FDA Approves BANZEL As Adjunctive Treatment For Severe Epilepsy Disorder
Eisai Corporation of North America announced today that the U.S. Food and Drug Administration (FDA) approved BANZEL (rufinamide) for the adjunctive treatment of seizures associated with Lennox-Gastaut syndrome (LGS) in children 4 years and older and adults. One of the most severe forms of childhood epilepsy, LGS is characterized by multiple and frequent seizures. LGS accounts for 1 to 4 percent of all childhood epilepsy cases; approximately 300,000 children under the age of 14 in the U.S. have epilepsy. Eisai received a complete response letter for BANZEL as an adjunctive treatment for partial-onset seizures with and without secondary generalization in adults and adolescents 12 years of age and older. BANZEL for LGS will be available to the public in January 2009.
A double-blind, placebo-controlled pivotal study of LGS patients treated with BANZEL as adjunctive therapy showed a 42.5 percent median reduction in frequency of drop attacks, seizures that cause a person to lose consciousness and fall to the ground, compared with a 1.4 percent median increase for placebo-treated patients. Drop attacks are a primary cause of injury in LGS patients.
"People living with LGS need more treatment options," said Tracy Glauser, MD, Director, Comprehensive Epilepsy Program, Cincinnati Children's Hospital Medical Center, Ohio, and lead investigator in a clinical trial for BANZEL. "What's exciting about this study is that BANZEL was effective and generally well tolerated in children with LGS whose seizures were previously uncontrolled on other multiple antiepileptic medications."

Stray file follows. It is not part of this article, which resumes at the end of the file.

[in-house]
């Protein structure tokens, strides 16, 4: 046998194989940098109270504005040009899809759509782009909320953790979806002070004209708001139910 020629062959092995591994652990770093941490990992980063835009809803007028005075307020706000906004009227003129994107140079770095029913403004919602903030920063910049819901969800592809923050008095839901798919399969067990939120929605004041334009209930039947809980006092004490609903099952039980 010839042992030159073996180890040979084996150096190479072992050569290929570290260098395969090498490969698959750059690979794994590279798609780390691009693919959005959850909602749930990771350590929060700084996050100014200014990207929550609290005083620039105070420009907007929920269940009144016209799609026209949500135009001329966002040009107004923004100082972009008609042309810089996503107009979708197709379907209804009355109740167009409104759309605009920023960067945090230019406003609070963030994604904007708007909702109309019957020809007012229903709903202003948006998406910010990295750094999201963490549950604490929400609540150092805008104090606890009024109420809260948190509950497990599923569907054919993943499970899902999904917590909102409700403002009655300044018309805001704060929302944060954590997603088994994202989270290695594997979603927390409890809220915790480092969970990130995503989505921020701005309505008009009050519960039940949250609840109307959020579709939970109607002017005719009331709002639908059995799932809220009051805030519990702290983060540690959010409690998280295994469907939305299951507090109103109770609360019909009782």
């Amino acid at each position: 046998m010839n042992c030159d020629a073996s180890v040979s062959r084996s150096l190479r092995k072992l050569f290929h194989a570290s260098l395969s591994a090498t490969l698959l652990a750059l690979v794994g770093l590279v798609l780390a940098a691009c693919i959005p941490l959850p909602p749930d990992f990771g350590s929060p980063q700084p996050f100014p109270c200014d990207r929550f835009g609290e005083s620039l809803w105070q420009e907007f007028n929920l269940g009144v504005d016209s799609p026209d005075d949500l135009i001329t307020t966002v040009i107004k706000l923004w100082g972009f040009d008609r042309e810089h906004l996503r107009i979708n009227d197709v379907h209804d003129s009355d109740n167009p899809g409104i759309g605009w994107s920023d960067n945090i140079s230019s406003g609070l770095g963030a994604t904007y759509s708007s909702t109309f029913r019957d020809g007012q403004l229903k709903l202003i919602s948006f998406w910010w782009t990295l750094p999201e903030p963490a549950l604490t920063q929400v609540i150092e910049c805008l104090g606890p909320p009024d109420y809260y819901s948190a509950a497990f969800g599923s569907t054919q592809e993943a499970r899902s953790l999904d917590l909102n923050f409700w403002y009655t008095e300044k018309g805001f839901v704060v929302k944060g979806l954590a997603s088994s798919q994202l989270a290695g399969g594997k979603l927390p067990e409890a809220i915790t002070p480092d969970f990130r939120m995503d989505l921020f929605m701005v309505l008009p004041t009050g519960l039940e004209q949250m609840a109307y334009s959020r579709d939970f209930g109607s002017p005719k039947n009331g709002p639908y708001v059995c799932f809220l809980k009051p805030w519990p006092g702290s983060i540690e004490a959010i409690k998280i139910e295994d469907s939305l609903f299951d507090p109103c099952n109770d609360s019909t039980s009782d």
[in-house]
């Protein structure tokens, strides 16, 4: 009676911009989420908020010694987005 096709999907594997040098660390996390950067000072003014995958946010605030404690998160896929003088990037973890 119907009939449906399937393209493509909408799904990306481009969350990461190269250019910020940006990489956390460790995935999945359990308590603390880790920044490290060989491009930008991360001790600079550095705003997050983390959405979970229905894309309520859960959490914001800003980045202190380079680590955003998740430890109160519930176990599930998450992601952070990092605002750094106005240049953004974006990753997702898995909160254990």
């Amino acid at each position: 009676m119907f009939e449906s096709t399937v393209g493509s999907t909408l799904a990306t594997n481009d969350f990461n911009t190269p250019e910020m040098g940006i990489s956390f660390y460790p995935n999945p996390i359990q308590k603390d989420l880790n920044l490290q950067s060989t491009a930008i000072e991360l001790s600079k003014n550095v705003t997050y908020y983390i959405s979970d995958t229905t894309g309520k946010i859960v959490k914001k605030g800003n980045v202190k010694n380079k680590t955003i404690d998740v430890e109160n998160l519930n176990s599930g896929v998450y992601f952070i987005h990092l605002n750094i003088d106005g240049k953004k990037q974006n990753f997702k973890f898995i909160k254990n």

LGS is a disease that is devastating to the lives of patients and caregivers. Children usually experience the onset of LGS between the ages of 1 and 5 years old; approximately 3 to 7 percent of LGS patients die within a mean follow-up period of less than 10 years. The condition is difficult to treat, with patients often taking multiple antiepileptic drugs (AEDs) in attempts to control the seizures. The multiple types and frequency of seizures can lead to developmental delays, as well as behavioral disorders. Symptoms of LGS include a variety of seizure types, with tonic (muscle stiffening), atonic (loss of muscle tone/drop attacks) and absence (staring) seizures being the most common. Atonic seizures lead to the sudden falls seen in LGS patients known as "drop attacks," a primary cause of injury. Tonic-clonic (grand mal), myoclonic (sudden muscle jerks) and other seizure types can also occur.